When the OB arrived, she very quickly assessed that Bea's head was, in fact, not in a good position, it was transverse, a position in which babies cannot make it out. She also said that there was now meconium in my water, an indicator that Bea was stressed, and that her head was swollen. "We need to do a c-section," she said. I had never heard sweeter words in my life. I was exhausted, clearly Bea was too, and we needed help! At that point they gave me the pain medication, and had me sign many forms while they explained the risks of c-sections to me.
Then, they sent me off to be prepped for surgery; I was almost giddy at the idea of being numbed from the waist down!
The c-section went quickly and well, although I've never felt so cold/shaken so much in my life. Bea had meconium in her lungs that had to be sucked out and was "done" said the pediatric team, but she was fine and she was healthy, which was a relief to me.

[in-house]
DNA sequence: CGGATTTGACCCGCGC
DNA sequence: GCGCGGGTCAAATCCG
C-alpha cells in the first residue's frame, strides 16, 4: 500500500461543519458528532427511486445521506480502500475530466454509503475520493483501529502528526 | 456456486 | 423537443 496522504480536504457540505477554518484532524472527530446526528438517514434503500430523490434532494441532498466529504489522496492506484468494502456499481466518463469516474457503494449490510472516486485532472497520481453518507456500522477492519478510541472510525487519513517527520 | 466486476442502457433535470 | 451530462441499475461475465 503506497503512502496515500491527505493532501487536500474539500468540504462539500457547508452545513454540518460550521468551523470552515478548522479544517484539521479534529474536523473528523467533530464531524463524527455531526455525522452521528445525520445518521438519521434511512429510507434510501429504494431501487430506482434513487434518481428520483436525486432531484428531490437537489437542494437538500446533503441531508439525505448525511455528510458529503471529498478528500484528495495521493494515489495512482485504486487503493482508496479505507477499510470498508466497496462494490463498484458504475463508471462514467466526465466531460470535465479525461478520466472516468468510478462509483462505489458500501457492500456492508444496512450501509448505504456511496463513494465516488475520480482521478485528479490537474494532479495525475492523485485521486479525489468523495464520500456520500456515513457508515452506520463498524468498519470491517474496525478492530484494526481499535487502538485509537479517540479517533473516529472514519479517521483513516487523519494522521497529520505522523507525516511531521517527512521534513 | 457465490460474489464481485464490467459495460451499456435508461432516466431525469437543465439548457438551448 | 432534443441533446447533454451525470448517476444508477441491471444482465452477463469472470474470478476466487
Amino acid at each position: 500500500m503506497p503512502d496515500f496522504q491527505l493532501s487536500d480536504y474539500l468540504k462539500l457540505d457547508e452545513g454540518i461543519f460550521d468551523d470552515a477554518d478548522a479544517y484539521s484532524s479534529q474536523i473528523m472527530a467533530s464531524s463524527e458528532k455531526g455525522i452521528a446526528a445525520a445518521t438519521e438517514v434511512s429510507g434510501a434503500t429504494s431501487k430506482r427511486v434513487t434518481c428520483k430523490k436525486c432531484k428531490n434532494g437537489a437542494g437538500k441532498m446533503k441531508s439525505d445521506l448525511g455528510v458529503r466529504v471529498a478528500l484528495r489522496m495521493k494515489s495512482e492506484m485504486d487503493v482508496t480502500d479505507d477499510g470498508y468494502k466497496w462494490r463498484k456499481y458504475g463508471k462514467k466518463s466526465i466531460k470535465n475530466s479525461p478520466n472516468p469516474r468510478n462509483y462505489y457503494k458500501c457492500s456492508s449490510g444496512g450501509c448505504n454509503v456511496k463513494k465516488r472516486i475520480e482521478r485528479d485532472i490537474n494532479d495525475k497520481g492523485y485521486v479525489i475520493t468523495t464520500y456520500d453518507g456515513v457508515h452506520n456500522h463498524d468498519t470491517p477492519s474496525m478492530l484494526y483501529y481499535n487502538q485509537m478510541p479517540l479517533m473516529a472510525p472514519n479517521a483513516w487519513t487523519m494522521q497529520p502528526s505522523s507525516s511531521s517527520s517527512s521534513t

The birth I had pictured was one where we labored mostly at home, used the tub at the hospital for the end, and left with a healthy baby 24 hours later. In our birth, there were so many interventions that we hadn't wanted: an IV, pitocin, pain medication, and, of course, a c-section. And, when less than 24 hours after she was born they told me I could go home, I opted to stay one more night. The outcome, though, the thing we really wanted was a healthy baby. And,after 30 hours of labor that included 7 hours of pushing and then a c-section, that is what we got - a beautiful, healthy baby girl.. And, a tough one at that! We were both strong when asked to be, for as long as we could be, and accepted help when we needed it.
An unexpected result of this journey was a deepening of my love for Seth. He was at my side the whole time. He was present and centered and calm - everything I needed. In those first few days/nights when my movement was limited, and I couldn't pace the floor with Bea, he was all those things for her too. Love.